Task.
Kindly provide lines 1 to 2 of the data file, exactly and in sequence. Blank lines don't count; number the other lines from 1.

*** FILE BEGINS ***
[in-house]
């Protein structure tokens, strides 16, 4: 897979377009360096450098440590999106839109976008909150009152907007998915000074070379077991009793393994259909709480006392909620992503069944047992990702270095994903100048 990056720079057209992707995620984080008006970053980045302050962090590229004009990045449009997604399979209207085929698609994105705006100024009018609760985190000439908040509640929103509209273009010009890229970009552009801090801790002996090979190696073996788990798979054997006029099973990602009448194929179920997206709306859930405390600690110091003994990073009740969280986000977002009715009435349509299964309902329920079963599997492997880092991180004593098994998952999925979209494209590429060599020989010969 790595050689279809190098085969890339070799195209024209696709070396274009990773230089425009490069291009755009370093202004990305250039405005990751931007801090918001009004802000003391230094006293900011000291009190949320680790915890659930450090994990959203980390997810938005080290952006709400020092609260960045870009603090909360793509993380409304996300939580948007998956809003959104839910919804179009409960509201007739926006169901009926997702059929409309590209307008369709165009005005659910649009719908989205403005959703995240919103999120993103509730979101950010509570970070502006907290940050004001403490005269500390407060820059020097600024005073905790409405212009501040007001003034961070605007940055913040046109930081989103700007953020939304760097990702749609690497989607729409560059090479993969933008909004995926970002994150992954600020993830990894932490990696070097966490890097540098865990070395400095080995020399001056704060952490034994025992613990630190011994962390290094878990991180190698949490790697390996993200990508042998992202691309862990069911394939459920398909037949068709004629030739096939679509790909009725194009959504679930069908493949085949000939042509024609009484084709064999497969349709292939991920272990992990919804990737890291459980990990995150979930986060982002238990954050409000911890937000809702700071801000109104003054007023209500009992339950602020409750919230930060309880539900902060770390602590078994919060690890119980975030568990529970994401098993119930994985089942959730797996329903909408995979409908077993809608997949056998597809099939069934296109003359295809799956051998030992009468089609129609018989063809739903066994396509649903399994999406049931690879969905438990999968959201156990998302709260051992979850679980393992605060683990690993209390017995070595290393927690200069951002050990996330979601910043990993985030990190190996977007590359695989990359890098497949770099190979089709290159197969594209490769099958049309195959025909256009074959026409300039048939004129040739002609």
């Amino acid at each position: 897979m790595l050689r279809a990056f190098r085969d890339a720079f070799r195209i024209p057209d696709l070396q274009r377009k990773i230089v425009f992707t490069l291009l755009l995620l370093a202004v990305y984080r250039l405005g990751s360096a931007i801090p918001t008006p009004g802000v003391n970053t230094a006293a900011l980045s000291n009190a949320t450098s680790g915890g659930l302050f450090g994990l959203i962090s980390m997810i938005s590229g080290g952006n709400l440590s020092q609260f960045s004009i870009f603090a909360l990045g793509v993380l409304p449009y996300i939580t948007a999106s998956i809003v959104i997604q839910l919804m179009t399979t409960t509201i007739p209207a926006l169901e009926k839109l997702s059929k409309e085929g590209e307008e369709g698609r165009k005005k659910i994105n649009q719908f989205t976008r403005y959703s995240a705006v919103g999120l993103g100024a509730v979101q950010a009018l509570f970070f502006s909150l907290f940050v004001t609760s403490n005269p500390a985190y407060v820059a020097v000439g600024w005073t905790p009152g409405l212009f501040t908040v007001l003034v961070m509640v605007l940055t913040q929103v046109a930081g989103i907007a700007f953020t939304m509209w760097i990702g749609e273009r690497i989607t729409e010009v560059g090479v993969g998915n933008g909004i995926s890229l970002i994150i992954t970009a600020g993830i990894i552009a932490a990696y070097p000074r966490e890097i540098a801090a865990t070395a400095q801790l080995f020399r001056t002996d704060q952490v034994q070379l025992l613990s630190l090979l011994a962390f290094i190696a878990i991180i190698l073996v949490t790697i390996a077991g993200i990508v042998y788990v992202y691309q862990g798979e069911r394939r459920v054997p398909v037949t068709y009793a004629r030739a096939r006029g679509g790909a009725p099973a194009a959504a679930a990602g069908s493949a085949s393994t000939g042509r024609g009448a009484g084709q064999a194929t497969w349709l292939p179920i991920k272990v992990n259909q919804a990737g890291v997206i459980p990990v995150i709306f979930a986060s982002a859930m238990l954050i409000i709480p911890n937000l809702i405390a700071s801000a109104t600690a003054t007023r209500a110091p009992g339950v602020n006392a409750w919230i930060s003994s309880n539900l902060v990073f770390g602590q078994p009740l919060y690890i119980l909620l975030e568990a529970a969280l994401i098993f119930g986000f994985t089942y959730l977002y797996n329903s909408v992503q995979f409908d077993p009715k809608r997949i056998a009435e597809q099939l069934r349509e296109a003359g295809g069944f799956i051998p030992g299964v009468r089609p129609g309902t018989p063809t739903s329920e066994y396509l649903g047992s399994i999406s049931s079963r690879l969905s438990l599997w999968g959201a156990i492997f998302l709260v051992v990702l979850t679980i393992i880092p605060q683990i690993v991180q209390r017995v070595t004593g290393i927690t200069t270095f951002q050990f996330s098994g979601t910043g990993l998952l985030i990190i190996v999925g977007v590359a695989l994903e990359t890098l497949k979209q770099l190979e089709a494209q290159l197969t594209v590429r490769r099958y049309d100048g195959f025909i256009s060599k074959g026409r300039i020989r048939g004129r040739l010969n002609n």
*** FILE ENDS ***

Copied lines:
[in-house]
């Protein structure tokens, strides 16, 4: 897979377009360096450098440590999106839109976008909150009152907007998915000074070379077991009793393994259909709480006392909620992503069944047992990702270095994903100048 990056720079057209992707995620984080008006970053980045302050962090590229004009990045449009997604399979209207085929698609994105705006100024009018609760985190000439908040509640929103509209273009010009890229970009552009801090801790002996090979190696073996788990798979054997006029099973990602009448194929179920997206709306859930405390600690110091003994990073009740969280986000977002009715009435349509299964309902329920079963599997492997880092991180004593098994998952999925979209494209590429060599020989010969 790595050689279809190098085969890339070799195209024209696709070396274009990773230089425009490069291009755009370093202004990305250039405005990751931007801090918001009004802000003391230094006293900011000291009190949320680790915890659930450090994990959203980390997810938005080290952006709400020092609260960045870009603090909360793509993380409304996300939580948007998956809003959104839910919804179009409960509201007739926006169901009926997702059929409309590209307008369709165009005005659910649009719908989205403005959703995240919103999120993103509730979101950010509570970070502006907290940050004001403490005269500390407060820059020097600024005073905790409405212009501040007001003034961070605007940055913040046109930081989103700007953020939304760097990702749609690497989607729409560059090479993969933008909004995926970002994150992954600020993830990894932490990696070097966490890097540098865990070395400095080995020399001056704060952490034994025992613990630190011994962390290094878990991180190698949490790697390996993200990508042998992202691309862990069911394939459920398909037949068709004629030739096939679509790909009725194009959504679930069908493949085949000939042509024609009484084709064999497969349709292939991920272990992990919804990737890291459980990990995150979930986060982002238990954050409000911890937000809702700071801000109104003054007023209500009992339950602020409750919230930060309880539900902060770390602590078994919060690890119980975030568990529970994401098993119930994985089942959730797996329903909408995979409908077993809608997949056998597809099939069934296109003359295809799956051998030992009468089609129609018989063809739903066994396509649903399994999406049931690879969905438990999968959201156990998302709260051992979850679980393992605060683990690993209390017995070595290393927690200069951002050990996330979601910043990993985030990190190996977007590359695989990359890098497949770099190979089709290159197969594209490769099958049309195959025909256009074959026409300039048939004129040739002609």